Francis Crick : biography
The adaptor molecules were eventually shown to be tRNAs and the catalytic "ribonucleic-protein complexes" became known as ribosomes. An important step was later realization (in 1960) that the messenger RNA was not the same as the ribosomal RNA. None of this, however, answered the fundamental theoretical question of the exact nature of the genetic code. In his 1958 article, Crick speculated, as had others, that a triplet of nucleotides could code for an amino acid. Such a code might be "degenerate", with 4×4×4=64 possible triplets of the four nucleotide subunits while there were only 20 amino acids. Some amino acids might have multiple triplet codes. Crick also explored other codes in which, for various reasons, only some of the triplets were used, "magically" producing just the 20 needed combinations. Experimental results were needed; theory alone could not decide the nature of the code. Crick also used the term "central dogma" to summarize an idea that implies that genetic information flow between macromolecules would be essentially one-way:
- DNA → RNA → Protein
Some critics thought that by using the word "dogma", Crick was implying that this was a rule that could not be questioned, but all he really meant was that it was a compelling idea without much solid evidence to support it. In his thinking about the biological processes linking DNA genes to proteins, Crick made explicit the distinction between the materials involved, the energy required, and the information flow. Crick was focused on this third component (information) and it became the organizing principle of what became known as molecular biology. Crick had by this time become a highly influential theoretical molecular biologist.
Proof that the genetic code is a degenerate triplet code finally came from genetics experiments, some of which were performed by Crick. The details of the code came mostly from work by Marshall Nirenberg and others who synthesized synthetic RNA molecules and used them as templates for in vitro protein synthesis.
Crick died of colon cancer on 28 July 2004 at the University of California San Diego (UCSD) Thornton Hospital in La Jolla; he was cremated and his ashes were scattered into the Pacific Ocean. A public memorial was held on 27 September 2004 at the Salk Institute, La Jolla, near San Diego, California; guest speakers included James D. Watson, Sydney Brenner, Alex Rich, Seymour Benzer, Aaron Klug, Christof Koch, Pat Churchland, Vilayanur Ramachandran, Tomaso Poggio, Leslie Orgel, Terry Sejnowski, his son Michael Crick, and his youngest daughter Jacqueline Nichols. A private memorial for family and colleagues was held on 3 August 2004.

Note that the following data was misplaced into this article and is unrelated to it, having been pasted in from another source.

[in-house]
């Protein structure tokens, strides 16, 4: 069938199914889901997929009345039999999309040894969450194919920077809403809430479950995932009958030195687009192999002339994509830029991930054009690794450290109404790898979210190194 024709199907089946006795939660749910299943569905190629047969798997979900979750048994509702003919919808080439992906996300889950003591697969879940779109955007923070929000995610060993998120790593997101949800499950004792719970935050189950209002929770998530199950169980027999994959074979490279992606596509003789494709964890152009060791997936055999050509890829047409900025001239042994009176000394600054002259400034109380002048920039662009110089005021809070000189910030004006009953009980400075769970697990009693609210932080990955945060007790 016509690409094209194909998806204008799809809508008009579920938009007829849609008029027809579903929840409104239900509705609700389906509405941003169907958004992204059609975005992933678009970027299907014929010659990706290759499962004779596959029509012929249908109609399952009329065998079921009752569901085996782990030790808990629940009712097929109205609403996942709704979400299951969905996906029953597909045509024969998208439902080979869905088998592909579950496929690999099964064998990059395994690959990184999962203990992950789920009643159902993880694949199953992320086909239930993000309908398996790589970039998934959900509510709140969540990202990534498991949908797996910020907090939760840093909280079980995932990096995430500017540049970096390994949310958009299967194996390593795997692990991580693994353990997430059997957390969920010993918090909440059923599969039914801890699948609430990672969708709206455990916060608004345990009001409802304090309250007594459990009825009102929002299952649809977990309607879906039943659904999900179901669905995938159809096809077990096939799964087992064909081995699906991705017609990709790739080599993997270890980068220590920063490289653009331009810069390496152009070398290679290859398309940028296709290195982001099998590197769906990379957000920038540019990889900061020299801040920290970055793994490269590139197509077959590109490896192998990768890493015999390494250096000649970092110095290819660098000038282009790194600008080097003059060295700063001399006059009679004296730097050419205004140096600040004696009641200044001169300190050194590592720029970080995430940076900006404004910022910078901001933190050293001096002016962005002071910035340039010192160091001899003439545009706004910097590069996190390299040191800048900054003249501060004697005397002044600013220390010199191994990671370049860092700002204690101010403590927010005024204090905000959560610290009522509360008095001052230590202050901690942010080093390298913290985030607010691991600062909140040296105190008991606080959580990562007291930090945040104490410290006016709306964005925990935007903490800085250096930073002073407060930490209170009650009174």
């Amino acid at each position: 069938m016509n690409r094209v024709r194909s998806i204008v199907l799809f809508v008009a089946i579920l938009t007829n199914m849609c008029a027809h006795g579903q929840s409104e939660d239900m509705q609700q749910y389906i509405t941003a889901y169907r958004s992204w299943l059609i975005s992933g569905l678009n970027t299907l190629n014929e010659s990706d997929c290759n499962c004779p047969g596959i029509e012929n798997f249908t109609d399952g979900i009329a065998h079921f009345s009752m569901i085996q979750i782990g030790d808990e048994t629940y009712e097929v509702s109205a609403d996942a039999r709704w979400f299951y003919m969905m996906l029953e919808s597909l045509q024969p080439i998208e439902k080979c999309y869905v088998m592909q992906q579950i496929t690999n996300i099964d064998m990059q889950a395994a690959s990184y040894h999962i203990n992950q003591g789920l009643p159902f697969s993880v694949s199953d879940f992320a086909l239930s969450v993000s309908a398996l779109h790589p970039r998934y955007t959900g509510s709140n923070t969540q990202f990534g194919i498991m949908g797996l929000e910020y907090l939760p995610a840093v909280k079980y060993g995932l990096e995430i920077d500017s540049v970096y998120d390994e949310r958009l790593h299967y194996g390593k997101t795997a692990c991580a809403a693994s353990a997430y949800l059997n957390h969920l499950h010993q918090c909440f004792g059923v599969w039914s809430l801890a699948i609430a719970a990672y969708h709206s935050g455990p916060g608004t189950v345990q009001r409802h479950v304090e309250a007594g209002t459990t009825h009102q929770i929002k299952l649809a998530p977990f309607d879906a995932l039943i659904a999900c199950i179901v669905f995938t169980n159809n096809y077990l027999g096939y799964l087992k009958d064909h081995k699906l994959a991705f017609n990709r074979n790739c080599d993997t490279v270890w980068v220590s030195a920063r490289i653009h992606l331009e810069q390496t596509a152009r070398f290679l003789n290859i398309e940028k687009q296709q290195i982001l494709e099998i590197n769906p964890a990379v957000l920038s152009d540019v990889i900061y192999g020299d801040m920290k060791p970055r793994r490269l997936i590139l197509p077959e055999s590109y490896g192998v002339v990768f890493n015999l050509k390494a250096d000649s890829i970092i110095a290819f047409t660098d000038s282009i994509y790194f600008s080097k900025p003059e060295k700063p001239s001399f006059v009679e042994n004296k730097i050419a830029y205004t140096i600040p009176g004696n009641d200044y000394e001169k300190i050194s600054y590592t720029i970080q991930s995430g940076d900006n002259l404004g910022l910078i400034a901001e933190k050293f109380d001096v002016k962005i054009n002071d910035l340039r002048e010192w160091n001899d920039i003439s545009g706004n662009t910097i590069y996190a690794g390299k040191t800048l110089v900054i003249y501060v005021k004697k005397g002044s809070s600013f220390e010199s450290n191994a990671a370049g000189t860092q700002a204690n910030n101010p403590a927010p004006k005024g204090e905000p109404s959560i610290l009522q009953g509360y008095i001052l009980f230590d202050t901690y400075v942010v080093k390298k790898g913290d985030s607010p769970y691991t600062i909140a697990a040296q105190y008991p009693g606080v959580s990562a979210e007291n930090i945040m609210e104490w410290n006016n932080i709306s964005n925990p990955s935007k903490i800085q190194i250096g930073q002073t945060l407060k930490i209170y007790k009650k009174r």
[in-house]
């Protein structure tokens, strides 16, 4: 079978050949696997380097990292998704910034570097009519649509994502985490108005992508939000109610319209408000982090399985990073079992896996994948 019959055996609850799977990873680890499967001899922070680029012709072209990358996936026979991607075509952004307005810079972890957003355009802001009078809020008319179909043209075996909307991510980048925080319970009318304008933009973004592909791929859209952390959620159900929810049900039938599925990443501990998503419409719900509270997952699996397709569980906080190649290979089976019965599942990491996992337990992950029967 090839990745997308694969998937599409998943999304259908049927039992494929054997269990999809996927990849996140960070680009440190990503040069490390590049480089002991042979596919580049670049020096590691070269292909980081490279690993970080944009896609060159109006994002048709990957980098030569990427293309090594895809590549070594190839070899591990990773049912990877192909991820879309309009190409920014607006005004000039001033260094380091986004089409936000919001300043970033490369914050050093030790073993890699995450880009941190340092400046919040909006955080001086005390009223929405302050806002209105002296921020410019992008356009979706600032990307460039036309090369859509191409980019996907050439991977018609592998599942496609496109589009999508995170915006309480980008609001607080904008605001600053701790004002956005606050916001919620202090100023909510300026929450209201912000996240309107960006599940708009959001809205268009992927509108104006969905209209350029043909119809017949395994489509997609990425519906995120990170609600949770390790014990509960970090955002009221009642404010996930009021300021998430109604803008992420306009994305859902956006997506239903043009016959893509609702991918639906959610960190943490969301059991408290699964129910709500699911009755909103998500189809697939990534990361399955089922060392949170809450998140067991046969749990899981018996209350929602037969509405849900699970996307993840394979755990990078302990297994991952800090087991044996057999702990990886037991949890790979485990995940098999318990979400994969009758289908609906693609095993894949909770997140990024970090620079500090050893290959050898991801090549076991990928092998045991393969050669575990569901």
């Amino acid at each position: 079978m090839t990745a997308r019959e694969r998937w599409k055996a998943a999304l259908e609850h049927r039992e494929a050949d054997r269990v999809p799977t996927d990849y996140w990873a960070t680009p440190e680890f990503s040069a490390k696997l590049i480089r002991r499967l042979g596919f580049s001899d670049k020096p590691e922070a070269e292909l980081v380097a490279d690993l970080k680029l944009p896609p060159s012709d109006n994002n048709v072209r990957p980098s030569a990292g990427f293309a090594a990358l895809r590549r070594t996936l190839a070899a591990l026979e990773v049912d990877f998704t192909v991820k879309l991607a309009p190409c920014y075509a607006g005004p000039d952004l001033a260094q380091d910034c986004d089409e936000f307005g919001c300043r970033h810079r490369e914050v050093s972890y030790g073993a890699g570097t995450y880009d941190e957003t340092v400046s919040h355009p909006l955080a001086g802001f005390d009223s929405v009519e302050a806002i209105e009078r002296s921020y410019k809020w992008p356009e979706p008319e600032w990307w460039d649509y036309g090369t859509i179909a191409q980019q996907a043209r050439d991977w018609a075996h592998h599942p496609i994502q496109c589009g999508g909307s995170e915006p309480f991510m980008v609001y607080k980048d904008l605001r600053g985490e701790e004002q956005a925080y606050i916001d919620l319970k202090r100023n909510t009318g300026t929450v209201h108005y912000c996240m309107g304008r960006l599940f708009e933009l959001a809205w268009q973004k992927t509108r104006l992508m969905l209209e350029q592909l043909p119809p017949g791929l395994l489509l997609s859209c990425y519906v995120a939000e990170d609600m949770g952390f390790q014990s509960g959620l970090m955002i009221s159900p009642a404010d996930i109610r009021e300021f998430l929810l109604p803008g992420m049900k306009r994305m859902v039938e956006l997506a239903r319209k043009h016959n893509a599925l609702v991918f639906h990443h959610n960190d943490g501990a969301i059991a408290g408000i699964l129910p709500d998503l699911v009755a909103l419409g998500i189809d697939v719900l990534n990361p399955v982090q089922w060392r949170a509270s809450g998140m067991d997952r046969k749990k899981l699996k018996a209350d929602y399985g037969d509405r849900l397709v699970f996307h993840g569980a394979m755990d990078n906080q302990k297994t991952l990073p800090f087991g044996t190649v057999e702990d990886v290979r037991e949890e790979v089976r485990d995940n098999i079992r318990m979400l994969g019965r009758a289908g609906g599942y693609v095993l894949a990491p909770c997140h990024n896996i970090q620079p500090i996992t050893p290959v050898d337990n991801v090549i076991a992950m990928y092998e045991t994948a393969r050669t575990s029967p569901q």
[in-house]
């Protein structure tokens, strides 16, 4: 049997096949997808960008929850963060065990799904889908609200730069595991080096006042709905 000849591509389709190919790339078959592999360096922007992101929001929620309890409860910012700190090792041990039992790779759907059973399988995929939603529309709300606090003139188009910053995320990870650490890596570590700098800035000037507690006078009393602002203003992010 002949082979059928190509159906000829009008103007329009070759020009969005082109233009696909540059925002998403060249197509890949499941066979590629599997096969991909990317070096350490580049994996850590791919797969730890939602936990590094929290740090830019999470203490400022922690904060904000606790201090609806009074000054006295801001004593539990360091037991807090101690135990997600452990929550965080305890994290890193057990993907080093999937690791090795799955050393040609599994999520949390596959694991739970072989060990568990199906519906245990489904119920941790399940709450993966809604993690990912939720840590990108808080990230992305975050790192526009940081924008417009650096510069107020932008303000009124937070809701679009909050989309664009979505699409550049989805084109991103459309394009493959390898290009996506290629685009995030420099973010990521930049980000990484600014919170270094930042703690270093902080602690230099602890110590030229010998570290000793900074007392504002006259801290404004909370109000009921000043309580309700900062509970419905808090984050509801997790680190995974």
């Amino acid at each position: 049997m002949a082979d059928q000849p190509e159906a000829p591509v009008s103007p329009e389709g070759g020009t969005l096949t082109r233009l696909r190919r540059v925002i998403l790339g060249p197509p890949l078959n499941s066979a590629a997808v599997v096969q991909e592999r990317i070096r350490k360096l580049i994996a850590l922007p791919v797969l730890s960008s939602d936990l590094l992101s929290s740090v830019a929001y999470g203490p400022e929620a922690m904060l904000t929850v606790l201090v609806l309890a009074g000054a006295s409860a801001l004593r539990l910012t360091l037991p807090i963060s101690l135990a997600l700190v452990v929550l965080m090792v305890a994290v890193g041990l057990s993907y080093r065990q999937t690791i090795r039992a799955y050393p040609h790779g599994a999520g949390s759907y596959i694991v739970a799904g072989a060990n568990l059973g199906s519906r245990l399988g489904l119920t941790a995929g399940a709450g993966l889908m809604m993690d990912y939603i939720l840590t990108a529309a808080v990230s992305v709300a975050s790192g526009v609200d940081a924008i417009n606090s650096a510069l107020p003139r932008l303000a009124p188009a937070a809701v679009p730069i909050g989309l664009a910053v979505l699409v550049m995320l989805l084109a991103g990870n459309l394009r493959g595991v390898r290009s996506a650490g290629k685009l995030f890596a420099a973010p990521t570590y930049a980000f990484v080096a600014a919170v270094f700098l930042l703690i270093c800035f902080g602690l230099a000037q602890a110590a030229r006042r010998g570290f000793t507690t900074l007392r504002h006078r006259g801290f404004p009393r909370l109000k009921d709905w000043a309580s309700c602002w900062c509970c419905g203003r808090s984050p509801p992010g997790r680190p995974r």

Crick was often described as very talkative, with Watson – in The Double Helix – implying lack of modesty.Watson’s book The Double Helix painted a vivid image of Crick, starting with the famous line, "I have never seen Francis Crick in a modest mood." The first chapter of Horace Judson’s book The Eighth Day of Creation describes the importance of Crick’s talking and his boldness in his scientific style. His personality combined with his scientific accomplishments produced many opportunities for Crick to stimulate reactions from others, both inside and outside of the scientific world, which was the centre of his intellectual and professional life.Describing Crick’s influence on his scientific colleagues, Francis Crick Papers archivist Chris Beckett wrote of the importance of, "…..Crick’s presence and eloquence —direct and beguiling, by all accounts in the archive— at conference after conference, through formal lectures, extempore summaries, informal meetings and individual conversations. Indeed, one has the impression that it was through these frequent persuasive moments of personal delivery and purposive conversations that Crick was most influential.". Also described as an example of Crick’s wide recognition and public profile are some of the times Crick was addressed as "Sir Francis Crick" with the assumption that someone so famous must have been knighted. Crick spoke rapidly, and rather loudly, and had an infectious and reverberating laugh, and a lively sense of humour. One colleague from the Salk Institute described him as "a brainstorming intellectual powerhouse with a mischievous smile…. Francis was never mean-spirited, just incisive. He detected microscopic flaws in logic. In a room full of smart scientists, Francis continually reearned his position as the heavyweight champ."Eagleman, D.M. (2005). Vision Research. 45: 391-393.